This lesson explores, confronts and seeks to deconstruct stereotypes and fears targeted at Muslims. In small groups, students will analyze myths and misconceptions about Muslims. They will also understand the meaning of Islamophobia and its effects on Muslims, watch a video to understand the impact of Islamophobia and create an anti-Islamophobia campaign to display in school.
“The New Deciders” examines the influence of voters from four demographic groups—black millennials, Arab Americans, Latino Evangelicals and Asian Americans. Viewers will meet political hopefuls, community leaders, activists and church members from Orange County, California, Cleveland, Ohio, Greensboro, North Carolina and Orlando, Florida, all of whom have the opportunity to move the political needle, locally and nationally.
The episode “Our Private Idaho” takes viewers to Coeur d’Alene, Idaho. Once the epicenter of the Aryan Nations’ white-supremacy movements, Coeur d’Alene has nearly doubled in population in the last two decades. Nearly 90 percent of its new arrivals are white, and although the percentage of nonwhite residents is gradually increasing, it’s still tiny at 5.5 percent.
This lesson asks students to think about how school districts can address the needs of increasingly diverse populations. It takes as its starting point a debate in New York City’s public schools.
In this lesson, students will examine the practice of including prayers in inaugural ceremonies, focusing on the messages these presidential selections send about diversity and faith in American life.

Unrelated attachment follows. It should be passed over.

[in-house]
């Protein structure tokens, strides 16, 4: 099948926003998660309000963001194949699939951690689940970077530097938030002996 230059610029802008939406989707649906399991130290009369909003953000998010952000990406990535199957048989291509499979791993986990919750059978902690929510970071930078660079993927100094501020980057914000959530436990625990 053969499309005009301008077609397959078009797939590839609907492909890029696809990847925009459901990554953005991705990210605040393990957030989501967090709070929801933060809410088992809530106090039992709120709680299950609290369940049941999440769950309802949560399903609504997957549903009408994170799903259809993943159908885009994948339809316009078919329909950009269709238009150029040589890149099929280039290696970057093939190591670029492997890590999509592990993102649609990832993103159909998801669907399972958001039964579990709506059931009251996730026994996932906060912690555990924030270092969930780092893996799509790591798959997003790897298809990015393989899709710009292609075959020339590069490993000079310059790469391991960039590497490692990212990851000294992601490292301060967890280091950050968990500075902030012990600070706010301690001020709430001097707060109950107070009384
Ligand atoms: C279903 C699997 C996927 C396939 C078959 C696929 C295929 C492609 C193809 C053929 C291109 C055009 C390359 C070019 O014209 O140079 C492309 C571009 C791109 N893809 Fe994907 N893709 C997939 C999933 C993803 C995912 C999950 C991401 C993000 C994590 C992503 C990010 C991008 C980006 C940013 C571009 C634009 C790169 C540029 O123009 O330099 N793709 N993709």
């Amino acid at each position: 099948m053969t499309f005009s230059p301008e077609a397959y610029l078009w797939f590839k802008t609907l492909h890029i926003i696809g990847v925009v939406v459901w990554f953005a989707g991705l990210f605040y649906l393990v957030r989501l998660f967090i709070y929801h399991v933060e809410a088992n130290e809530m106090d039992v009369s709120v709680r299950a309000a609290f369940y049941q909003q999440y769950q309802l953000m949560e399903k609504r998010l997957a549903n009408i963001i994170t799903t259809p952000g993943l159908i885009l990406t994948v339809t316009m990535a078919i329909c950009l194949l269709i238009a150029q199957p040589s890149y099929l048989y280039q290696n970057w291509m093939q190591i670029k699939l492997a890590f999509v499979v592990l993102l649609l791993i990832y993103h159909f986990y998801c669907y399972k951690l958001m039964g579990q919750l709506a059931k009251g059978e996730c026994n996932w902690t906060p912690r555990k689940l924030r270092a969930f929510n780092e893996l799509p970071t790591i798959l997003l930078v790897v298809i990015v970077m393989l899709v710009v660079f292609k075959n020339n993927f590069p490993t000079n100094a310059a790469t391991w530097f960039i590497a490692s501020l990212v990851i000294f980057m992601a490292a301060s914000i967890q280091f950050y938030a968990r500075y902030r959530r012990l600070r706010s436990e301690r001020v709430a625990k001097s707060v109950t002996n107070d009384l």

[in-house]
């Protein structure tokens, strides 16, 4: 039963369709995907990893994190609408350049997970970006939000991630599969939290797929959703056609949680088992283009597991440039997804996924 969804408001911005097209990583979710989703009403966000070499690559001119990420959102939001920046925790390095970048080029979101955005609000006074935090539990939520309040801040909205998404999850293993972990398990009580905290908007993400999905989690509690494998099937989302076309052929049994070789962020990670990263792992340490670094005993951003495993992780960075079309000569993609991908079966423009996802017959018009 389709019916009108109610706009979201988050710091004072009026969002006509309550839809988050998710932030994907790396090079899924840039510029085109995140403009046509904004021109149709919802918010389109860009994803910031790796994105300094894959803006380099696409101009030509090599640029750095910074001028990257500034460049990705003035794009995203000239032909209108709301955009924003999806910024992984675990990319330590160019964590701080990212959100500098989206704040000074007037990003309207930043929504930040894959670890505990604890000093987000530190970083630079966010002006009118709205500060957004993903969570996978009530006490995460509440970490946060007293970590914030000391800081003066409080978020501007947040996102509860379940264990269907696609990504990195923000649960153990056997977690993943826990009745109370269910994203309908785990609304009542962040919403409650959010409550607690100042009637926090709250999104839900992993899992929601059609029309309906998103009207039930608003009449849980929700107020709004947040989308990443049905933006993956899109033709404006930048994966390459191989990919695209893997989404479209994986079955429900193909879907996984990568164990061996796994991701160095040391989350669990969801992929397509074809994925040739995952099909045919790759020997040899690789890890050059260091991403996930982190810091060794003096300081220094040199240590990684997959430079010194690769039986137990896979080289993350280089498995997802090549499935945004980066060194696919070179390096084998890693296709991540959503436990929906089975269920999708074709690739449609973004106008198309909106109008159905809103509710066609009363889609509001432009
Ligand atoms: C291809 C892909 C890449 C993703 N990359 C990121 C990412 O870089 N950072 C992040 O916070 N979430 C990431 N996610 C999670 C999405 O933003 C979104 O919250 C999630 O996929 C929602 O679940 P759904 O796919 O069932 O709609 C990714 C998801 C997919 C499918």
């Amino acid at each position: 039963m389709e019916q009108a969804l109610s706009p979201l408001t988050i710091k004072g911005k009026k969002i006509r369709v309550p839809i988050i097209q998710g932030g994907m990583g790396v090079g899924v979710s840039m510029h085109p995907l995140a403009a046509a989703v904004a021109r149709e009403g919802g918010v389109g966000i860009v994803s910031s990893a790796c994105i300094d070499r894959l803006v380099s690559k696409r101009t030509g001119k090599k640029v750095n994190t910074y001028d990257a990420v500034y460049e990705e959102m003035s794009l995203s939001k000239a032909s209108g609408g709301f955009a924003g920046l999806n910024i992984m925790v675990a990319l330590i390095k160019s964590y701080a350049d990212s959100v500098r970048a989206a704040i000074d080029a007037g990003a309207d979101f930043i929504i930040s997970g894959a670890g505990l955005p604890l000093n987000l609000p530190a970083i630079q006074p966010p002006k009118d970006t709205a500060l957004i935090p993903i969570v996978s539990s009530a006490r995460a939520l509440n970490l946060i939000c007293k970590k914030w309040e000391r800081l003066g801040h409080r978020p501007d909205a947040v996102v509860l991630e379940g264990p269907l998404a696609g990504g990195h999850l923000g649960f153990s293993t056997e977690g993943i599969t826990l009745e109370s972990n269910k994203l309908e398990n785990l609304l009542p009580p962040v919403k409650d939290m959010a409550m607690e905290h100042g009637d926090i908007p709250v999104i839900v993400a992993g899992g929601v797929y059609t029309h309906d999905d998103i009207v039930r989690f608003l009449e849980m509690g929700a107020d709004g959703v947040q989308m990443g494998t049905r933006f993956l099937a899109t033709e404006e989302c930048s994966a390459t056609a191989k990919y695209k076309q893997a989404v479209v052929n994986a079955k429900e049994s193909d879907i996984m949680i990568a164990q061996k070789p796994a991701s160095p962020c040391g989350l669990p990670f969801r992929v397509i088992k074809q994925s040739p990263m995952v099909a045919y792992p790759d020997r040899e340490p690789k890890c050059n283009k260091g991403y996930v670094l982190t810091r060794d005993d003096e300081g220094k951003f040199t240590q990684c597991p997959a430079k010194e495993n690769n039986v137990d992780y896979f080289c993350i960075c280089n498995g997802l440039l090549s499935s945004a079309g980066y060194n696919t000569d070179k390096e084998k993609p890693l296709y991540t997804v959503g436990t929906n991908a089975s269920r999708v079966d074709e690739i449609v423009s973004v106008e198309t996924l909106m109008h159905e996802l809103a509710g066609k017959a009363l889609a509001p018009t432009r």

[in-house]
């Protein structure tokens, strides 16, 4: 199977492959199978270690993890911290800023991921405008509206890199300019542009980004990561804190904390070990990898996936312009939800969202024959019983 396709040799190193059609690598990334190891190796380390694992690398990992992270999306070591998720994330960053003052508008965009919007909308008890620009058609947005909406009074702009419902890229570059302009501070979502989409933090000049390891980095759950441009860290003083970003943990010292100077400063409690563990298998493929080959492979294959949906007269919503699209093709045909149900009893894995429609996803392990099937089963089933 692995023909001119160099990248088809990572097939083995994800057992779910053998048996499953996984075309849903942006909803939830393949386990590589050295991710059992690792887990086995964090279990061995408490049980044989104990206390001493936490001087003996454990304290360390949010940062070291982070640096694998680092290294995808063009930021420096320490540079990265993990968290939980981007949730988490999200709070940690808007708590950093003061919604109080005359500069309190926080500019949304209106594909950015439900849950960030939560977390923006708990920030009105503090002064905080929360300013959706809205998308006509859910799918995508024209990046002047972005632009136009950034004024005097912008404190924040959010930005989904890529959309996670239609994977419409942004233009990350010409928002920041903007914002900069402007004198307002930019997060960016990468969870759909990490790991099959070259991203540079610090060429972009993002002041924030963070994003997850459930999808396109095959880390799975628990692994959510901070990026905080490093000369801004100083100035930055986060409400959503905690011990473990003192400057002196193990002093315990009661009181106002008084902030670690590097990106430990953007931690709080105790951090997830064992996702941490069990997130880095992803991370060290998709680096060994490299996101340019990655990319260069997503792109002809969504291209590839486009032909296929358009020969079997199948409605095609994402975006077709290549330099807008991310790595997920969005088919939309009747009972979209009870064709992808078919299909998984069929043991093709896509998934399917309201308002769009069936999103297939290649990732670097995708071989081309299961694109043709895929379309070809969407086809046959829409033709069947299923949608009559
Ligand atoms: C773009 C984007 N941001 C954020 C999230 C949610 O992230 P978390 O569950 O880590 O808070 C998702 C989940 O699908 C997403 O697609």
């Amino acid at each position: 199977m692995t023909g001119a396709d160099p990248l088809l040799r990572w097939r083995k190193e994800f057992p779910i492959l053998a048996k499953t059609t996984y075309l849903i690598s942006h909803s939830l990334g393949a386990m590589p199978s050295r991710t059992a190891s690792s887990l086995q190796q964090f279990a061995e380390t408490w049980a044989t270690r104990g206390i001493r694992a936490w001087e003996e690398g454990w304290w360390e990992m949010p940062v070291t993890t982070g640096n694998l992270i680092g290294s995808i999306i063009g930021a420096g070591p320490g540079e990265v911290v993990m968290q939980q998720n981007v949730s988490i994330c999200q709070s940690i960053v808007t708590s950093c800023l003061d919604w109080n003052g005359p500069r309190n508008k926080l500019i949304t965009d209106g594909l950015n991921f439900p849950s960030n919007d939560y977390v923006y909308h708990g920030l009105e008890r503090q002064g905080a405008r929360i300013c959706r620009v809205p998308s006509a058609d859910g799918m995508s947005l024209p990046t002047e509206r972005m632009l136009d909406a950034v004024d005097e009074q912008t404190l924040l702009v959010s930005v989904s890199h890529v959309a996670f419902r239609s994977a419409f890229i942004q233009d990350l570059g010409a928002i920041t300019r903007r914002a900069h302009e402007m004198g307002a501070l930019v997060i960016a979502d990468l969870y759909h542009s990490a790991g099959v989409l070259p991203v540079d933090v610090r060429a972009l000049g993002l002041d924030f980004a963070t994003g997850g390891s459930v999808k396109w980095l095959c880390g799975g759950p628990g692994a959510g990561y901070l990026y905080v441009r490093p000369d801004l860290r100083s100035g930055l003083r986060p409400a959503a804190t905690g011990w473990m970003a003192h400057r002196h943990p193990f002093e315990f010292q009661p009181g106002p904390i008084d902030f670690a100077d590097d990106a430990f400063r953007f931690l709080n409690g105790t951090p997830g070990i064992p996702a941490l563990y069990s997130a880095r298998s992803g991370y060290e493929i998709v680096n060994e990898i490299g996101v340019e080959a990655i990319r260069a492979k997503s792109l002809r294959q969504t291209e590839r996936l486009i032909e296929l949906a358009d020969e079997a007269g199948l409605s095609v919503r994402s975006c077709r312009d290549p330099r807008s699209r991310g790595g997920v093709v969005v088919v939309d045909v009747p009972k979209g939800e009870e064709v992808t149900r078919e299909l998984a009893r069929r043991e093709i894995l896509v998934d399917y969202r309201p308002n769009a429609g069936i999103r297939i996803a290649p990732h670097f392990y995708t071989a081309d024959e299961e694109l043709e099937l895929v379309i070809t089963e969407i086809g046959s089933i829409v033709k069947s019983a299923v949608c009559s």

In the United States, different types of religious clothing exist just about everywhere. In this lesson, students will explore how articles of clothing are linked to different religions. First they will research issues around some common articles of religious clothing, such as the hijab and the yarmulke. Then they will explore misconceptions and stereotypes associated with those articles of clothing.
In this lesson, students will learn about other religions as a starting point to promote religious tolerance.
In this lesson, students will use the case of Park51’s Islamic Cultural Center as a starting point for a discussion about whether religious freedom is absolute and if religious freedom requires respect for other religions.
This activity will help students identify similarities and differences between the U.S. Muslim population and the entire U.S. population. It will also help dispel common stereotypes about Islam.
This lesson is the first in a series called “The Rich Tapestry of Religion in the United States.” The overall goals of the series are to help students explore the similarities and differences among different faith traditions, learn that there is no one “right” belief system, identify the implications of living in a country whose religious freedom has engendered tremendous religious diversity, and consider their own responses to those who believe differently than they do.
In this introductory lesson, students are introduced to the word “belief.” They learn about several different religions and examine how many people across the United States follow those religions, and how many follow no religion at all.